On June 19, 2019, an $8.2 million settlement was proposed to California federal court Judge M. James Lorenz for preliminary approval, bringing an end to class claims that superstore chain Target Corp. (“Target”) engaged in deceptive marketing practices in the promotion of its Target REDCard.
Named plaintiff James Walters originally filed suit on June 29, 2016. In the complaint, Walters alleges that Target processes its debit card transactions unlike traditional bank-issued debit cards. Bank-issued debit cards immediately approve ordinary transactions based on available account balances, withdraws (or holds) funds for those purchases and generally do not impose penalties for declined transactions due to insufficient funds.
Conversely, the plaintiff argues that the Target debit card does not attempt fund deductions or notify consumers’ banks for at least one to two days, and sometimes up to five days. Due to Target’s misrepresentations about the card, Plaintiffs and reasonable consumers have incurred significant fee penalties when the account to which the Target debit card is linked has insufficient funds. Additionally, plaintiffs allege that the Target card agreement fails to properly describe how the card works, including the fact that the card operates on the slower Automated Clearinghouse Network and not the typical debit card network.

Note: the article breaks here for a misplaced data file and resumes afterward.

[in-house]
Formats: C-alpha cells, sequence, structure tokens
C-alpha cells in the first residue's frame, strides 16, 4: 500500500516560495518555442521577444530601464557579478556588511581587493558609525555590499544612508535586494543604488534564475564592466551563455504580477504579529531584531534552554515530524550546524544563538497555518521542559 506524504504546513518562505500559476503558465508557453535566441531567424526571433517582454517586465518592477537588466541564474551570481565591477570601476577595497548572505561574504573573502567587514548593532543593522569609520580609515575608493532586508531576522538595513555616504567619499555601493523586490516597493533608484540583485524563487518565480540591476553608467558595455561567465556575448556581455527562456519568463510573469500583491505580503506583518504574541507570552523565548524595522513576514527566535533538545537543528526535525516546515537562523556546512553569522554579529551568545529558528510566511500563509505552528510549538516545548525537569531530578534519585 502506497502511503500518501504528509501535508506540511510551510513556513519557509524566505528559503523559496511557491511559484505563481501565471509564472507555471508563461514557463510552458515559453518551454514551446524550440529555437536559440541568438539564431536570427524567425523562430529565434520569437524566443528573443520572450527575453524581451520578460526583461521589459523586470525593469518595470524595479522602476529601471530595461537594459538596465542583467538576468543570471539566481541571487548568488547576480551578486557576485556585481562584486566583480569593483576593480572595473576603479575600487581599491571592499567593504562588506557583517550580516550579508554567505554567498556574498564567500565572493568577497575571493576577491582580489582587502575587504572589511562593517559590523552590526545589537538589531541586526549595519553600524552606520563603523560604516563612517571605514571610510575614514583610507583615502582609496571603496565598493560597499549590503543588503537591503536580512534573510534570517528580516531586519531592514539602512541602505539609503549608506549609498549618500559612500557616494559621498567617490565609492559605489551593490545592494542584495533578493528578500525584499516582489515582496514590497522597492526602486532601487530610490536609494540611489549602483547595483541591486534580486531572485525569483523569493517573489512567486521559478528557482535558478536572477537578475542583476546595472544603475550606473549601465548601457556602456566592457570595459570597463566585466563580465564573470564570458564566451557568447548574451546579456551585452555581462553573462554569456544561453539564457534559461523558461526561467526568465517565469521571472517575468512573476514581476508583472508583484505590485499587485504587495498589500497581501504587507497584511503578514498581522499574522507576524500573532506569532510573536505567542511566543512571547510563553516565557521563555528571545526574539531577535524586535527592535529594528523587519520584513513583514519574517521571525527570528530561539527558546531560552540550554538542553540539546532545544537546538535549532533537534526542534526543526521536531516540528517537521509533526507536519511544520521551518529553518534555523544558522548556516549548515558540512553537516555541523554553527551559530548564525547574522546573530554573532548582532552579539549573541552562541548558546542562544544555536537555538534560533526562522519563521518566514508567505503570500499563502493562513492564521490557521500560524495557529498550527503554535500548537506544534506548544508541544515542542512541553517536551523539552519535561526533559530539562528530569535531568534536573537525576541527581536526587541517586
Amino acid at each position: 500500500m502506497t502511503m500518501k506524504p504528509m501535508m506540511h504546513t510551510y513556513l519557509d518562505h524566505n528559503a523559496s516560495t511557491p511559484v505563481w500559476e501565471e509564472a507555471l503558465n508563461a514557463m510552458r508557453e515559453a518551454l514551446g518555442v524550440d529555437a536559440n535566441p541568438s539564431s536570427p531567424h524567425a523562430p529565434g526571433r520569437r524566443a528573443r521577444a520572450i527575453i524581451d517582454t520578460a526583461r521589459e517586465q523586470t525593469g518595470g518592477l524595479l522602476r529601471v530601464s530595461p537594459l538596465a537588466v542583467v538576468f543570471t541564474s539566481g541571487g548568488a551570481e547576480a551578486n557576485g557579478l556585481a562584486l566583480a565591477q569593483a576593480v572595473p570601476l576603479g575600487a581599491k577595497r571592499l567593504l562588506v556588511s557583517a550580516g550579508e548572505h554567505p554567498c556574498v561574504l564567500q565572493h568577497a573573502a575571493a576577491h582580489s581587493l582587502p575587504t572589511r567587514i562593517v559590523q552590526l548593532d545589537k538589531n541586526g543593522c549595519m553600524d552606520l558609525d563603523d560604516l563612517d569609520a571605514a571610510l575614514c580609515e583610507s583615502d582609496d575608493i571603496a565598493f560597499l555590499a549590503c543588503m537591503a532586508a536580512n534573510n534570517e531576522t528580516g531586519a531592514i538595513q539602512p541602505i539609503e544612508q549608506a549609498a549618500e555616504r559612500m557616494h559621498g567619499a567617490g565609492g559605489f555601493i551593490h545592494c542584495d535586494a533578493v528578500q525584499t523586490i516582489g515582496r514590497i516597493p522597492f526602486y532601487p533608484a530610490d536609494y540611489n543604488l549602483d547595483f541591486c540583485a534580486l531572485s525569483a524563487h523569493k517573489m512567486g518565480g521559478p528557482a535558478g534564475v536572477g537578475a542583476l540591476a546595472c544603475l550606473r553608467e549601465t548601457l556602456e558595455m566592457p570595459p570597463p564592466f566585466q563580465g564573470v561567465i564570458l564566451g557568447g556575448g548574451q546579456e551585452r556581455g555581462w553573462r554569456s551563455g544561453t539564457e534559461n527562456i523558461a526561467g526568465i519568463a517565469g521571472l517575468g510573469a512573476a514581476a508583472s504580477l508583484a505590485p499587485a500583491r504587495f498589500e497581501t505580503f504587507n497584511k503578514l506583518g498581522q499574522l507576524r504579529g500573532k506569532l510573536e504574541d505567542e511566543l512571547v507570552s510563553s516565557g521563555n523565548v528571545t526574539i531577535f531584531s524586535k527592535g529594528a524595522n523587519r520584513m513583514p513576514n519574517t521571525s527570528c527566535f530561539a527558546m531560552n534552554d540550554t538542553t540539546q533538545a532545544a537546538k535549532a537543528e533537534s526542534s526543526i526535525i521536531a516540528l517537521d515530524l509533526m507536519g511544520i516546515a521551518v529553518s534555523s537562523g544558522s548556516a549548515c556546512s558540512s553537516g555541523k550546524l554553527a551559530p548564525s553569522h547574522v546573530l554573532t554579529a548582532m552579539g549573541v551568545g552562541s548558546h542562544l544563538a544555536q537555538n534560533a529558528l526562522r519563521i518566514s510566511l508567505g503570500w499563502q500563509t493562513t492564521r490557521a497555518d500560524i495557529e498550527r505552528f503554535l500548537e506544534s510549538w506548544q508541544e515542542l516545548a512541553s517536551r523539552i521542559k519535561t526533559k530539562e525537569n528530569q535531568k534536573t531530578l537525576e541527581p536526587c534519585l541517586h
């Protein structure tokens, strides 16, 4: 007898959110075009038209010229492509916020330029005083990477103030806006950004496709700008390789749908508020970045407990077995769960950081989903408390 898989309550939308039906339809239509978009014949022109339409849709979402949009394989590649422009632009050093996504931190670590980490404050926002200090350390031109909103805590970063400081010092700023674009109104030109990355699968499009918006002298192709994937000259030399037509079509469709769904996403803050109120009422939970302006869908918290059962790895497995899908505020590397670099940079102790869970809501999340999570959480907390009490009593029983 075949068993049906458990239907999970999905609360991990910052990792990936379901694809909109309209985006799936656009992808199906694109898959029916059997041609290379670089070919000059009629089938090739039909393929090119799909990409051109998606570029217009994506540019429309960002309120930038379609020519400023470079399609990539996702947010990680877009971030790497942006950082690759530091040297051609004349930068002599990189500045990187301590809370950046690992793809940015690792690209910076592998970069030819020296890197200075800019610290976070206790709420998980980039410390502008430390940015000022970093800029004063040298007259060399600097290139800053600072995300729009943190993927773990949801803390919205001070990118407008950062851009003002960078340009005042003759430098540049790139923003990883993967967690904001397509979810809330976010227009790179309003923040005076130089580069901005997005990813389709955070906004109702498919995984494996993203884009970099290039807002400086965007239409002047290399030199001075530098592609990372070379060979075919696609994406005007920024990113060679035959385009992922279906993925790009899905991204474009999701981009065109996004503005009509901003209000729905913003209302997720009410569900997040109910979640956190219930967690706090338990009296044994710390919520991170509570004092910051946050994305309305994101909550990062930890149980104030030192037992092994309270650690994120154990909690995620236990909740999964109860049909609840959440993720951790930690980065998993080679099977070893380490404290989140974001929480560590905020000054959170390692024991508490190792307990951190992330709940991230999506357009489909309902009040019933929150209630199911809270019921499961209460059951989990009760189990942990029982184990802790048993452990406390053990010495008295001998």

The suit brought causes of action for breach of contract, including the implied covenant of good faith and fair dealing, unjust enrichment, unconscionability, conversion, violation of the “unfair” section of the Unfair Competition Laws, violation of the “fraudulent” section of the Unfair Competition Laws and violation of the Consumers Legal Remedies Act. According to settlement documents, class members do not have to submit claims or take any other affirmative steps to receive relief benefits. The settlement also brings an end to a similar suit filed in Minnesota federal court by named plaintiffs Michele Dixon and Charles Powell. The settlement includes a request for a $10,000 award for California representative Walters and $3,000 each for the Minnesota representatives. Class counsel is requesting attorneys’ fees of up to 30% of the settlement value and reimbursement of litigation expenses.
The case is: Walters v. Target Corp., Case No.: 3:16-cv-01678, in U.S. District Court for the Southern District of California and Dixon et al. v. Target Corp., Case No.: 0:18-cv-02660, in U.S. District Court for the District of Minnesota.
Counsel Financial provides working capital credit lines exclusively for the plaintiffs' bar in all states except California, where credit lines are issued by California Attorney Lending.